The American Avocet
With its elegant profile and striking coloration, the American Avocet is unique among North American birds. In summer it can be found in wetlands across western North America where it swings its long upturned bill through the shallow water to catch small invertebrates.
- Large shorebird. Long legs.
- Long, upturned bill.
- Black-and-white upperparts.
- Rusty or gray neck and head.
Similar to adult, but head colored light buff.
- In response to predators, the American Avocet sometimes issues a series of call notes that gradually changes pitch, simulating the Doppler effect and thus making its approach seem faster than it actually is.
- Nesting American Avocets aggressively attack predators, sometimes physically striking Northern Harriers or Common Ravens.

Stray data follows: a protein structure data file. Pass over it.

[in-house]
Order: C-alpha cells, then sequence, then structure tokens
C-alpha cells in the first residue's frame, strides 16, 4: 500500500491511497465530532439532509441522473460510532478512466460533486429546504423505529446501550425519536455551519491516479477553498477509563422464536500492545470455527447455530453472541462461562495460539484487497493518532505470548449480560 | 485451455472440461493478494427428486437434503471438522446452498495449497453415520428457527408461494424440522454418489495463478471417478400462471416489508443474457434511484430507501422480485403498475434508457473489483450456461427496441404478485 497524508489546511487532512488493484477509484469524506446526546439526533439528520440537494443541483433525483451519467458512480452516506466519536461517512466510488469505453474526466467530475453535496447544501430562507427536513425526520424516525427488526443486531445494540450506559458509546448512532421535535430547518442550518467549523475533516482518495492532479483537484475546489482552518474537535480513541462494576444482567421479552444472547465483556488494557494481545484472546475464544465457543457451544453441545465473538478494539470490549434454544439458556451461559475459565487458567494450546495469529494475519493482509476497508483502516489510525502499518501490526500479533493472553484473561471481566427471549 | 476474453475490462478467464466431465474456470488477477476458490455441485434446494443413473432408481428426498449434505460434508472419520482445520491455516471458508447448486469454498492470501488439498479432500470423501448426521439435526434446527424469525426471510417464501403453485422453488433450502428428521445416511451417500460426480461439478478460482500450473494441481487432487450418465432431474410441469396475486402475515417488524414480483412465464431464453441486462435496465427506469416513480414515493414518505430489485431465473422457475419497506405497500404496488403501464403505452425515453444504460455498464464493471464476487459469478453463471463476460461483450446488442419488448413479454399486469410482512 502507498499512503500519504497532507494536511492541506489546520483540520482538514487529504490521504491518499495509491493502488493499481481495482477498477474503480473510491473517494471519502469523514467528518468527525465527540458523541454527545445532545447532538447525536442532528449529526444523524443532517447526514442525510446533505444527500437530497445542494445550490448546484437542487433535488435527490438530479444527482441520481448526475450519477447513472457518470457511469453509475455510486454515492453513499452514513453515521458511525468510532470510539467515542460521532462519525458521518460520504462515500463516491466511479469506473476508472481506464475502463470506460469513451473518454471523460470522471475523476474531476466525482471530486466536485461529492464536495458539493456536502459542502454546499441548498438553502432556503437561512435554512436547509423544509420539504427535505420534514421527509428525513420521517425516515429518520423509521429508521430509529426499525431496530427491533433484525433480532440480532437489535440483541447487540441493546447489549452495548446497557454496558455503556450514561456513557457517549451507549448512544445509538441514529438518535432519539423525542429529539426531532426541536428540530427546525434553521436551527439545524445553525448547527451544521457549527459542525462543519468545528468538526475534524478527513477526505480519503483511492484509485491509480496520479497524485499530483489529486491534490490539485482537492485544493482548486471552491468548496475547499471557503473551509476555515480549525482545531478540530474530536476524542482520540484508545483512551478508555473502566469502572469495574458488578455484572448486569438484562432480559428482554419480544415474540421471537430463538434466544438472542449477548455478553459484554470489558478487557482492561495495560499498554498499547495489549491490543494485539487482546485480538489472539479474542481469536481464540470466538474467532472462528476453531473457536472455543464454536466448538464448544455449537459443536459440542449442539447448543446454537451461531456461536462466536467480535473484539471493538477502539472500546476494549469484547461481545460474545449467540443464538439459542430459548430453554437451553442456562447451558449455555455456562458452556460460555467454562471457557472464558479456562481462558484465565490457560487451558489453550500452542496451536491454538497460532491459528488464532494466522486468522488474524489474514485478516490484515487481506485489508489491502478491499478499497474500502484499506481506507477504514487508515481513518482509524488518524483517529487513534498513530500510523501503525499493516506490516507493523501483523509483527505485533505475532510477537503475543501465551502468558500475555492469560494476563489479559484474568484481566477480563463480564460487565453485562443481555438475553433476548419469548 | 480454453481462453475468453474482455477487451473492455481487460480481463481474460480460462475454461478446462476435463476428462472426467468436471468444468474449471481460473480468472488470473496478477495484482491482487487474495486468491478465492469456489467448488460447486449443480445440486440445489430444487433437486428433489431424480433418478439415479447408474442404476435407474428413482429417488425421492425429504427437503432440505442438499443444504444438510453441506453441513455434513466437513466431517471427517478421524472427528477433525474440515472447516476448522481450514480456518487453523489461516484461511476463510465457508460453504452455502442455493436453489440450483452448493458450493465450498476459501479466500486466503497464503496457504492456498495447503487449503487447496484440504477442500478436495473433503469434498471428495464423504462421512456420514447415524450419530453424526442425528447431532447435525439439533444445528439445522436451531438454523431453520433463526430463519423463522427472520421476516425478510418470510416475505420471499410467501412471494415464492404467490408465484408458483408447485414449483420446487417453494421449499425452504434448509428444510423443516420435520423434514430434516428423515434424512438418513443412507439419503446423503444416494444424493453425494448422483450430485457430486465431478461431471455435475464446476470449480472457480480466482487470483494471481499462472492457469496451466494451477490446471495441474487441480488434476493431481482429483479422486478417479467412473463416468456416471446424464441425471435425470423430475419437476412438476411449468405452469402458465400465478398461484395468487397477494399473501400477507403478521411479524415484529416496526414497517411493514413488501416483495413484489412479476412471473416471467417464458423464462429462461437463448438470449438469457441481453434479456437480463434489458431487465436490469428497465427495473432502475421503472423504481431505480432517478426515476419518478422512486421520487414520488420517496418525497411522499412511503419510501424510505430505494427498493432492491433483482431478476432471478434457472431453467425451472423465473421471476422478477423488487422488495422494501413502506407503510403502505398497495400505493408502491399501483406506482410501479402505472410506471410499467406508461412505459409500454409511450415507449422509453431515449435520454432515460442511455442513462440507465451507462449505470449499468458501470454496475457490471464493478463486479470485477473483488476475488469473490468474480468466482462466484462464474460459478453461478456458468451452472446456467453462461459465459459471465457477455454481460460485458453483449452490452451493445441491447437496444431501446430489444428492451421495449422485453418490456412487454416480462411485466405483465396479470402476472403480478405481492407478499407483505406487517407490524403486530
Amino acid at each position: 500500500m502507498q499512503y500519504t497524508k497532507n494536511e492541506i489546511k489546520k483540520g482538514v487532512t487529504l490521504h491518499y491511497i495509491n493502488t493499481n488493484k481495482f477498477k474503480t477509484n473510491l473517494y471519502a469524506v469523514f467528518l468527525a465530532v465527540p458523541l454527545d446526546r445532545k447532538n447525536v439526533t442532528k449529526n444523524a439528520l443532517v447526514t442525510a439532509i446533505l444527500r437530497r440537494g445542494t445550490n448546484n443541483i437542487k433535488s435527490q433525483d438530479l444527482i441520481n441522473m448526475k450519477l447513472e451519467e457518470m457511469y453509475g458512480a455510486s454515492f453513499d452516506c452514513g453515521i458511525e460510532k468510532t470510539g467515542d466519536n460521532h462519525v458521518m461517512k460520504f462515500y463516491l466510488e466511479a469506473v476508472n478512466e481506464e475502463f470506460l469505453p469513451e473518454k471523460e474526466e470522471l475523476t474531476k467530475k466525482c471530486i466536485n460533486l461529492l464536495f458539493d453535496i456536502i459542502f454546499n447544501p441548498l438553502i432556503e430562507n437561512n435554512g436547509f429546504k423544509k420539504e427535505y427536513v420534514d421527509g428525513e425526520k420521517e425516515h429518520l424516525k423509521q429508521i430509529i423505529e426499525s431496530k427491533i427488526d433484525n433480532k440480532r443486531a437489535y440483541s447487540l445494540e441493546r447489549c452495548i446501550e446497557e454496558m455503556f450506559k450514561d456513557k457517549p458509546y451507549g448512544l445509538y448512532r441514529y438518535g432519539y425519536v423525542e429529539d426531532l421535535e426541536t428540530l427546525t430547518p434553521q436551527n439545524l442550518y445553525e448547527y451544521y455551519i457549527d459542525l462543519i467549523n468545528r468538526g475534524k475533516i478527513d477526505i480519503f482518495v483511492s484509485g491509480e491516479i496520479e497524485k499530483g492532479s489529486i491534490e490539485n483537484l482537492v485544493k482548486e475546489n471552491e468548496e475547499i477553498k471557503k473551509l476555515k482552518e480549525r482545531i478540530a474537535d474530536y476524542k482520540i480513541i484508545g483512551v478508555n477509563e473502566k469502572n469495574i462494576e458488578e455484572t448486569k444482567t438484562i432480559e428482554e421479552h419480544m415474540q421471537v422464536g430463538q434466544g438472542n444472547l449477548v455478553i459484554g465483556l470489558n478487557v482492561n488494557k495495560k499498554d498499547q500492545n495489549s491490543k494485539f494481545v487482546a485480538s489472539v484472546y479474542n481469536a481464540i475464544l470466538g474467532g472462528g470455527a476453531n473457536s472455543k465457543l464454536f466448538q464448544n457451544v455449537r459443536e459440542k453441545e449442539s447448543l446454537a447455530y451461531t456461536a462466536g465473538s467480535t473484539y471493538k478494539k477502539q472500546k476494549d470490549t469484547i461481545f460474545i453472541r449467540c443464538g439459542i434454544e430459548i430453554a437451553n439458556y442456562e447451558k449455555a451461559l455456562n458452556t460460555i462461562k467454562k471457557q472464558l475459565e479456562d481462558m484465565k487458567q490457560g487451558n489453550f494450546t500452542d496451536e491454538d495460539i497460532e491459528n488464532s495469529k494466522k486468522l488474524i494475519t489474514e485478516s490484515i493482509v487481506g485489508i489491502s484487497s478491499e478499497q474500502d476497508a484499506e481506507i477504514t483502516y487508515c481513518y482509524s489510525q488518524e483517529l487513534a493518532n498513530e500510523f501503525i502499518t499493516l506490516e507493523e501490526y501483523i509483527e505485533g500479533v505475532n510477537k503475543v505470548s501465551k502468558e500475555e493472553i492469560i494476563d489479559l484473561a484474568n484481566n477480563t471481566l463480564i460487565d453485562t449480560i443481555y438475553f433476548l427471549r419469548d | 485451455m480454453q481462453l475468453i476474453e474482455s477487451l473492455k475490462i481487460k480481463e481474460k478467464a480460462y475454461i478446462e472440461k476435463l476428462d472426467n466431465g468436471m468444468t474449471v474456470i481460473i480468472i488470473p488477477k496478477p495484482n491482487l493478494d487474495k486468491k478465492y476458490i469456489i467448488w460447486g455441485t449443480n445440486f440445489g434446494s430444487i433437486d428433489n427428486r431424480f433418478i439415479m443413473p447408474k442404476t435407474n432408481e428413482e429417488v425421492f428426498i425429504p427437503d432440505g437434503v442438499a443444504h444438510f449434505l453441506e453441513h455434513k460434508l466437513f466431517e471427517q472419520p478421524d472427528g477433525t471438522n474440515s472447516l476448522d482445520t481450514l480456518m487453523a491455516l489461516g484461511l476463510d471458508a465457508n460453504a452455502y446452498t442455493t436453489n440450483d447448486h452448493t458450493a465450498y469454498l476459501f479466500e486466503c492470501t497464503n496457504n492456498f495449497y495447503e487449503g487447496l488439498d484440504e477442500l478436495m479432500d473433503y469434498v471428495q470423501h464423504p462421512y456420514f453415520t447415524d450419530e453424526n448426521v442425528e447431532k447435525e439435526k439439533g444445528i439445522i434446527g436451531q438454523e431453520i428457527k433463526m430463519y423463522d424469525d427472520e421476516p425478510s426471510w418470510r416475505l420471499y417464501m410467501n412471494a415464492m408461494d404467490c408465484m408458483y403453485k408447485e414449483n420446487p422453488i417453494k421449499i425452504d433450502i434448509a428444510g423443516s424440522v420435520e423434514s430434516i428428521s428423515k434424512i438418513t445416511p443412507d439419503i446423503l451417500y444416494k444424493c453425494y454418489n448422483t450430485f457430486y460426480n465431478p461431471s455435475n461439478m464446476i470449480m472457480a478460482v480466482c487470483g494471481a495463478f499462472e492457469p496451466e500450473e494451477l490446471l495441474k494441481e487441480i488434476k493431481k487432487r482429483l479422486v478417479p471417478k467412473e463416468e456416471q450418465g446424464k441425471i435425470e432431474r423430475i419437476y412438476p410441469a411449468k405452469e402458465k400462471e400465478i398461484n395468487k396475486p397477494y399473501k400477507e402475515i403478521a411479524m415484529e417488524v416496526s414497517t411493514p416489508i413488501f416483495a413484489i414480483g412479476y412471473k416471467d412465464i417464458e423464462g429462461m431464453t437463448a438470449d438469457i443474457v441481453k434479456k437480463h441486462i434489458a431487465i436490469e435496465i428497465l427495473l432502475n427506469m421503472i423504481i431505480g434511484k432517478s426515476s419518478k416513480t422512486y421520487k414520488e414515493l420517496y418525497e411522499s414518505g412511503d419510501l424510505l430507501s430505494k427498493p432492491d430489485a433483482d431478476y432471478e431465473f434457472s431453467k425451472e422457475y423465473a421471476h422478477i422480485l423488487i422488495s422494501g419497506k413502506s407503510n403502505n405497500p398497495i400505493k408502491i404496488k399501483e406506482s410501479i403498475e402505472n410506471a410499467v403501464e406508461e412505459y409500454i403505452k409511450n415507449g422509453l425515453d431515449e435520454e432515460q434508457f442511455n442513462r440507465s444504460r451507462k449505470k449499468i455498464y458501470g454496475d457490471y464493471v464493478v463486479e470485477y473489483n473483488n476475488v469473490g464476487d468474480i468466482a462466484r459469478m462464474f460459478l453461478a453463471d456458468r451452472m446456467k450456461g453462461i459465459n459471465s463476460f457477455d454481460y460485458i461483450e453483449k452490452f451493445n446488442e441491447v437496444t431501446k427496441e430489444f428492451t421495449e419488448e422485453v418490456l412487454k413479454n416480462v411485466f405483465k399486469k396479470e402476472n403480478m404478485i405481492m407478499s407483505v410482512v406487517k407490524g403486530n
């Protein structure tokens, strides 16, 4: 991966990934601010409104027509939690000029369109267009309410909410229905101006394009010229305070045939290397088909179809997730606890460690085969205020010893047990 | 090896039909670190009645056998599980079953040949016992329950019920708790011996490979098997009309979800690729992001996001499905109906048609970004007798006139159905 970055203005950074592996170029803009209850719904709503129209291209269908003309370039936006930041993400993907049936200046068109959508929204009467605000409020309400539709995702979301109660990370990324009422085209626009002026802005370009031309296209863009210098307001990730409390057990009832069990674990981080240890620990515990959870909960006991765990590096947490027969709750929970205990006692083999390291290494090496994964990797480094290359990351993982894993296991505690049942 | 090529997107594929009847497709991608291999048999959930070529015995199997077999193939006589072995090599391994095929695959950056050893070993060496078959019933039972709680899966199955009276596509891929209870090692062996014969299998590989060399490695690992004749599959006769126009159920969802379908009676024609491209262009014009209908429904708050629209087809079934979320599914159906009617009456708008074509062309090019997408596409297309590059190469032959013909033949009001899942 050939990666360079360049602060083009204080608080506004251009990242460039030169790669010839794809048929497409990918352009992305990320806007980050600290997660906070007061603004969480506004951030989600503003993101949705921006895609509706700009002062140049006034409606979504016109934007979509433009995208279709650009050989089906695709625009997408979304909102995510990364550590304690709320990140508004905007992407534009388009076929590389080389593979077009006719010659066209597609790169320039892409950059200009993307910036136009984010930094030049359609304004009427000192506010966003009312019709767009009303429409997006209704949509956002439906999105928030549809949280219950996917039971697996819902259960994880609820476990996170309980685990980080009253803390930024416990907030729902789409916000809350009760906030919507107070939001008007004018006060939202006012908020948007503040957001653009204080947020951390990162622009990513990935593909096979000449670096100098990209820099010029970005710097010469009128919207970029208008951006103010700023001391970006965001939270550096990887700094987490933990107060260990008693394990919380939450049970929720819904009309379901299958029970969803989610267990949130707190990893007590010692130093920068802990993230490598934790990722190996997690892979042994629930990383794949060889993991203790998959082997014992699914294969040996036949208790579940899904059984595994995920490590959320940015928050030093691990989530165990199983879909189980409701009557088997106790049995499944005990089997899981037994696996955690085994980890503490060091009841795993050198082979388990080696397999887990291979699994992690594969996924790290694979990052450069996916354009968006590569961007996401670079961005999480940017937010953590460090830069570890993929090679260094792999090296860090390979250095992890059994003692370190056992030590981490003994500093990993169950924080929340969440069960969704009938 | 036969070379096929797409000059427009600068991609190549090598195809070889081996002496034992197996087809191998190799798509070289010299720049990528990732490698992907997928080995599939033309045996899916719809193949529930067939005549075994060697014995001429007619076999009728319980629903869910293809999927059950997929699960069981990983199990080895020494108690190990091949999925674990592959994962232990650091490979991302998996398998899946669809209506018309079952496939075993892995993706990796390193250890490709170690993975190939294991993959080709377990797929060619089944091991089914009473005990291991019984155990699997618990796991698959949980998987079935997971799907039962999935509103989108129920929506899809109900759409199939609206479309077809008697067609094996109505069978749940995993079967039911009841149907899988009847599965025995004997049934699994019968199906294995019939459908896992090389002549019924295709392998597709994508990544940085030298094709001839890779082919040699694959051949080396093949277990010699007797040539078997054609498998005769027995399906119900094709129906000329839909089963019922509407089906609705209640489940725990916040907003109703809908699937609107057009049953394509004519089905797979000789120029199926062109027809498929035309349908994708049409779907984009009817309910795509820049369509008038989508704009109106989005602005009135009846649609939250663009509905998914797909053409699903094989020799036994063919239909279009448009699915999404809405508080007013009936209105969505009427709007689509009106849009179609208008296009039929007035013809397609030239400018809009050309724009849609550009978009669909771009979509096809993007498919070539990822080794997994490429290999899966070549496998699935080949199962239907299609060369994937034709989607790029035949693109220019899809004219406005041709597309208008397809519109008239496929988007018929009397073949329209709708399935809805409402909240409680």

- A female American Avocet may lay one to four eggs in the nest of another female, who then incubates the eggs. American Avocets may parasitize other species’ nests too; single American Avocet eggs have been found in the nests of Mew Gulls. Other species may also parasitize avocet nests. Avocets have incubated mixed clutches of their own eggs and those of Common Terns or Black-necked Stilts. The avocets reared the stilt hatchlings as if they were their own.
- American Avocet chicks leave the nest within 24 hours after hatching. Day-old avocets can walk, swim, and even dive to escape predators.
- The oldest recorded American Avocet was over 15 years old, when it was found in California, where it had been banded a decade and a half earlier.